Wednesday, November 2, 2011

Alexey Kruglov - Identification [Leo]

Krugly Band:
Alexey Kruglov - alto & tenor saxophones, saxophones without mouthpieces, mouthpieces only, piano, prepared piano, block-flutes
Dmitry Denisov - bass
Vladimir Borisow - drums

Leo Records 2011

Not so long ago I wrote about Kruglov's album with Jaak Sooar trio "Karate" which was already his third album for Leo Records in barely over one year. Now, just a couple of months later, he's back to present what is to be he's most profound and monumental work as "Identification" presents a single 64-minute long  composition.
Kruglov explains in the liner notes how he used monogramic pattern (translating letters into the notes) to create some of the melodies that stay from musicians' names - a musical identification. Don't get discouraged though by the sheer length of the work or the teorethical premises.

"Identification" could be easily divided into smaller parts, it's narration offers a number of sudden stops, twists and turns. What is possibly the most unexpected aspect to it (considering Kruglov's previous recordings on Leo) is the expansion of the instrumental set - Alexey proves to be more than a capable piano player and it widens by far the sonic possibilites of the band. What's more - he sometimes plays both the piano and the saxophone simultaneously (in addition to playing two saxophones at once which he did before). 
The entire piece is cemented by russian folk-tinged melody that, modified (alluded to, distorted, stretched, mocked even) appears several times during the set. Firstly, played just by the bass, hidden under ominous and eerie sounds of spare prepared sounds of piano, leading to a (piano) trio improvisation marked by sudden, short and swift phrases, or harmonic clouds produced by Alexey. Quite unusual then to hear a solo statement played on two instruments at once (by the same musician) - a shrieking, speedy saxophone mirrored for a moment by abstract piano chords, before going on its own for a series of tonal, timbral (overtones, shrieks, tongue-slaps) and scale flights. There's urgency, immediacy to Kruglov's playing. A wonderful contrast to    melody (possibly on of the 'identification' phrases), scattered and played in fragments by the trio in between of his crazy solo. And (around 14 minutes into the piece) the main melody appears again, pure and clear. Initially slighly shaken, but then played with uplfting sense of pride. And that sums up more or less the first quarter of the piece.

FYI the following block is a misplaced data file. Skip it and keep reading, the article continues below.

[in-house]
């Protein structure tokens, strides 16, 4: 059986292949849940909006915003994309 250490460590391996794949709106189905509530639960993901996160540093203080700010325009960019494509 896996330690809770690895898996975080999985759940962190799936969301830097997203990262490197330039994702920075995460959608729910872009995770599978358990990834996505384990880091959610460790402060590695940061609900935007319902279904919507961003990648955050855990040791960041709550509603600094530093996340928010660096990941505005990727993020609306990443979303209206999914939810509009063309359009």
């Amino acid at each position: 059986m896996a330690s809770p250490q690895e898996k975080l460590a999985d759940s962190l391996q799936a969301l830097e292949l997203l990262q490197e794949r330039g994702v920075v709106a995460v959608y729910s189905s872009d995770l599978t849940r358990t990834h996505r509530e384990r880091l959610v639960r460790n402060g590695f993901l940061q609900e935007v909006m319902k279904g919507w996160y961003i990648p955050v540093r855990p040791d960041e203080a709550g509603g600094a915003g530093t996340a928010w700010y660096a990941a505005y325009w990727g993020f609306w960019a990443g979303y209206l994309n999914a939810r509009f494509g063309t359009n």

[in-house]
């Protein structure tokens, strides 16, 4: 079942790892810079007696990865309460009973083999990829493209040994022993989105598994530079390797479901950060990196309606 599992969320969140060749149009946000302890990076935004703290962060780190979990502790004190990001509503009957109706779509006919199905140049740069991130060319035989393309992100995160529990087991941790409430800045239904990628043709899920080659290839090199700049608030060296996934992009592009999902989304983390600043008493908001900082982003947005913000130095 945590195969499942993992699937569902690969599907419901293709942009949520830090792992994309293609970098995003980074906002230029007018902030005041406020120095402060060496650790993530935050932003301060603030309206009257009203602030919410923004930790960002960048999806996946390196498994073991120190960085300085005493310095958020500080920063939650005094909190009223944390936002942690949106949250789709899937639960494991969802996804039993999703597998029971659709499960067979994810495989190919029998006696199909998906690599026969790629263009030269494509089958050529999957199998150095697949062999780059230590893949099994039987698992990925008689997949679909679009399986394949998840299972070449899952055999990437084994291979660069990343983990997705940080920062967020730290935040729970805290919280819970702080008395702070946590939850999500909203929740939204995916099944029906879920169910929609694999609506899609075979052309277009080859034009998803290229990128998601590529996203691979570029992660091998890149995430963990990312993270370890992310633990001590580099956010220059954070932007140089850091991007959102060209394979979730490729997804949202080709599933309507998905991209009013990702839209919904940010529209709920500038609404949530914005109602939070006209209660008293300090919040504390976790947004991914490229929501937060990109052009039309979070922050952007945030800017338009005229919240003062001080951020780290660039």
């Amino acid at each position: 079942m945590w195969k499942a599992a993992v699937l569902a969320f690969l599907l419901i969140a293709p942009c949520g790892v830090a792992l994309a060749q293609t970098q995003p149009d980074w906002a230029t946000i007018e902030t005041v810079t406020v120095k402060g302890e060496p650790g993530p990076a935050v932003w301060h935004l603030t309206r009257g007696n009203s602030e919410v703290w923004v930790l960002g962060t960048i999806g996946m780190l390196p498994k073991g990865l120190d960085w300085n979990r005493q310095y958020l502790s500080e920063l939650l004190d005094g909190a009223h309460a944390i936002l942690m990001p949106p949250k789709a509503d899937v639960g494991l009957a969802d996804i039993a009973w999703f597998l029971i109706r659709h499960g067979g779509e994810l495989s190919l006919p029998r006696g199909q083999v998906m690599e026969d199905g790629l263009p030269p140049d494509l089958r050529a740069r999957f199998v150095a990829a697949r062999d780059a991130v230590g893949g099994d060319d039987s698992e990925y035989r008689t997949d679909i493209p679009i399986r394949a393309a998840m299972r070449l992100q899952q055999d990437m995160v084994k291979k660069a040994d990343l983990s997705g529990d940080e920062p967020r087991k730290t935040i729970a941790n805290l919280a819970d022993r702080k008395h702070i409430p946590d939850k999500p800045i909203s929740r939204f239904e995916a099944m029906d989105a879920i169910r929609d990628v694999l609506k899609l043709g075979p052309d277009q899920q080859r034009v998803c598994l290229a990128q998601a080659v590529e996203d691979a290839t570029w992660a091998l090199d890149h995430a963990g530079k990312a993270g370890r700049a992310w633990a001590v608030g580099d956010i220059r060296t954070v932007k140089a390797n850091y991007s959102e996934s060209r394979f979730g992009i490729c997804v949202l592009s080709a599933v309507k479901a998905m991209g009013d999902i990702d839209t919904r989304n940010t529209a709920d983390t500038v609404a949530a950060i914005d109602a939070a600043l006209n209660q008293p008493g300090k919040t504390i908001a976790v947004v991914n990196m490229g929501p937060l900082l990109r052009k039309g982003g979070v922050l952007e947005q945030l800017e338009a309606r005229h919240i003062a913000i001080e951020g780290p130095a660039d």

Next on the line are solo statements by the rest of trio's members. Initially melodic but than thunderous drums solo, than immaginative, light and fast bass (both of those bridged and commented by another set of short and stricly played trio phrases). And again a variation of the main melody, filtered through jazz scales of the saxophone solo. Scattered, counter-pointed by piano attacks and so on. And we're barely one third into the piece.
And I should stop right now to not ruin the pleasure. There's yet to be heard the energetic march-like moment (bit Ayler-esque), the melody played on two saxophones at once. The circus like whistle plays on the mouthpieces (can't not to think at those moments of Alexey as of an eastern-european incarnation of Rahsaan Roland Kirk). Or the minstrel-like sound of muted piano strings that make the theme sound like a medieval ballad. An entire set of twists and turns. Moments of playfulness, of abstact minimalism (especially the ones with echoing notes of prepared piano), of raw exhilirating energy. Untill the final, triumphant returning of the main melody.

Don't get discouraged by the theoritical premises and the volume of the work. This 64-minute piece is internally varied, going through constant cycle of construction and deconstrucition, the brilliant playing, the sensibility, the constant flow of ideas and richness of execution - it all keeps the music fresh and attention-grabbing. Finally (and that's another thing Alexy wrote about being his inspiration - theatre) as the instruments change their movements, configurations and appearances this piece becomes a play, a stage work, abstract, yet filled with action, drama and even comedy. Although it can be split into separate scenes, only when heard in its entirety it shows its true value and magnitude. Impressive and powerfull.

1 comment:

  1. This is a very interesting CD! Thank You!


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